The recent hubbub around Condoleezza Rice's testimony to the 9/11 panel is only the latest chapter in the administration's foot dragging about investigating the attack.

In January of 2002 President Bush and Vice President Dick Cheney urged Senate Majority Leader Tom Daschle not to push for an investigation into the events of Sept. 11, according to Daschle on Meet the Press.

In mid 2002, George W. Bush opposed the creation of the commission to investigate the attacks of 9-11 until he got the right to name its chairman. He appointed Henry Kissinger. After Kissinger quit two weeks later over his refusal to release his client list (which probably included powerful Saudis), Bush selected former New Jersey Governor Thomas Kean to head the commission.

Immediately, the White House began stonewalling the commission's requests for information. An August 6, 2001 President's Daily Brief (PDB) discussed bin Laden. The White House refused to release to the committees the contents of of that briefing. In May 2002 Condoleezza Rice claimed this PDB only included information about bin Laden's methods of operation from a historical perspective and contained no specific warnings. But a source in the intelligence community told the commission that the materials prepared for the briefing indicate that bin Laden was planning attacks within the United States, that Al Qaeda maintained a support structure here and that information obtained in May 2001 indicated that a group of bin Laden supporters were planning attacks in the United States, contradicting Rice's claim.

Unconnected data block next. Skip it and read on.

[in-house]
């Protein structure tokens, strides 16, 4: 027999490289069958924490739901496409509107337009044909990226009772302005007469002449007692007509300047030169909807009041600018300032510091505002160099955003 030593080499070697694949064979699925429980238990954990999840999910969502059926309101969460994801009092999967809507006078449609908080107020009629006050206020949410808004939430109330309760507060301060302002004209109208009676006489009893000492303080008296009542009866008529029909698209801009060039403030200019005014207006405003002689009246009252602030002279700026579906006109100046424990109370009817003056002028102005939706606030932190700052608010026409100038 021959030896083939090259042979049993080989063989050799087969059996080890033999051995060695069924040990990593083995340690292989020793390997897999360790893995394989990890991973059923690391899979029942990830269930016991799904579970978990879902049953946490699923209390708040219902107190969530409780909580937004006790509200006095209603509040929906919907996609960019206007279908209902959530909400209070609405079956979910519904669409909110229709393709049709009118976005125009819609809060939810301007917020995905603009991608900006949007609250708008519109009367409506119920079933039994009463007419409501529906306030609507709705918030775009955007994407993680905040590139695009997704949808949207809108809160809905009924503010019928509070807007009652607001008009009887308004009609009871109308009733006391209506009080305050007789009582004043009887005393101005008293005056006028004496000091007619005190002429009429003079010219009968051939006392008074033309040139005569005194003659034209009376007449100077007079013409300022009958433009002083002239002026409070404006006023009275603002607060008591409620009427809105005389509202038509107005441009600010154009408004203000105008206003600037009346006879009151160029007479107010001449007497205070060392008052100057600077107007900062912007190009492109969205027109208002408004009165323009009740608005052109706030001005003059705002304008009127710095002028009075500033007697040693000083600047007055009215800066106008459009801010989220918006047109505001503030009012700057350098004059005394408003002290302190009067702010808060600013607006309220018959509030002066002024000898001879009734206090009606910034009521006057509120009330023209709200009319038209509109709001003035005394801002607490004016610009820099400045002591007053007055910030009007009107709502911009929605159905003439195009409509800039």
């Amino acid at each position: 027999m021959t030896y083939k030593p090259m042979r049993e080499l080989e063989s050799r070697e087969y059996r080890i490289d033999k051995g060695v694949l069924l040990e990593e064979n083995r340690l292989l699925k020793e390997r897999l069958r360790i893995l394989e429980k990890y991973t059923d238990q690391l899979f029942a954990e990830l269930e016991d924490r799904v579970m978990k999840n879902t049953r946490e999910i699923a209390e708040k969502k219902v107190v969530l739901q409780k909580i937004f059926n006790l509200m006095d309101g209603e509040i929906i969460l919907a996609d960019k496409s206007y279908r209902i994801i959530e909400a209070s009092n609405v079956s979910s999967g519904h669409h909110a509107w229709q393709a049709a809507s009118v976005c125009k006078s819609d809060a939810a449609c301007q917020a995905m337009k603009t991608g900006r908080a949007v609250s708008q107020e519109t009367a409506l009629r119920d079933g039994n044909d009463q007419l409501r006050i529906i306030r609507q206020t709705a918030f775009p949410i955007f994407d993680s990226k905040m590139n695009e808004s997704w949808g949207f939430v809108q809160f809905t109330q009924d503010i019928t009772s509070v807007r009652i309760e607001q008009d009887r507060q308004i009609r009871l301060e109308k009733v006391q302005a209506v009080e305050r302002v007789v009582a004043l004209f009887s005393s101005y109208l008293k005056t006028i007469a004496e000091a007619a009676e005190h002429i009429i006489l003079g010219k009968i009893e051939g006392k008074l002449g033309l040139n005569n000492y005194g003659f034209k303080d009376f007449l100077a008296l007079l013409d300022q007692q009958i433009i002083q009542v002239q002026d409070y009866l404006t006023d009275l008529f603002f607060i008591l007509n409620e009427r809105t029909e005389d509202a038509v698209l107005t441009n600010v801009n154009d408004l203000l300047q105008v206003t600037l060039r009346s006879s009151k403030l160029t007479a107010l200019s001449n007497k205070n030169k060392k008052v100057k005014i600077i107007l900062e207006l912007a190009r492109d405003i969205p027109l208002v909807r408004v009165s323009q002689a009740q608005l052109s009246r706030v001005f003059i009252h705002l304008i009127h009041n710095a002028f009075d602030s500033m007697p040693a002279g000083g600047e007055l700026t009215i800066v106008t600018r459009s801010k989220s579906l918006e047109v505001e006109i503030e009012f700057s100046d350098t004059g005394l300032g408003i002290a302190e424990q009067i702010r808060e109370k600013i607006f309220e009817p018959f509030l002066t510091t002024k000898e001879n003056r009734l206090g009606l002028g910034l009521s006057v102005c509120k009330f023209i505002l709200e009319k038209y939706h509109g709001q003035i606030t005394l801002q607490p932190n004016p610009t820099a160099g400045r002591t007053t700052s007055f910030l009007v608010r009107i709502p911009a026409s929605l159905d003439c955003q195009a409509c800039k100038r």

A congressional joint intelligence committee report released in July 2003 had 28 pages blacked out by the administration. These pages dealt with the Saudi role in international affairs leading up to 2001.

When the independent 9/11 commission tried to review records of the Congressional 9/11 joint intelligence inquiry, it was told it could not see the material until the Administration had vetted it. Commissioners were granted access only after complaining and then only if they were willing to view the materials in a secured office in a House annex.

In March of 2003, Time Magazine reported that the White House ignored a request made by Kean to boost his budget by $11 million. Kean had sought the funding as part of the $75 billion supplemental spending bill that the president had just requested to pay for the war with Iraq.

The Commission's requests for documents related to the pending case against Zacarias Moussaoui, the alleged ''20th hijacker'' who was arrested before the attacks, have so far been ignored.

Even as the PATRIOT act reduces privacy in our own lives, the Bush administration makes their own actions and knowledge more and more secret.

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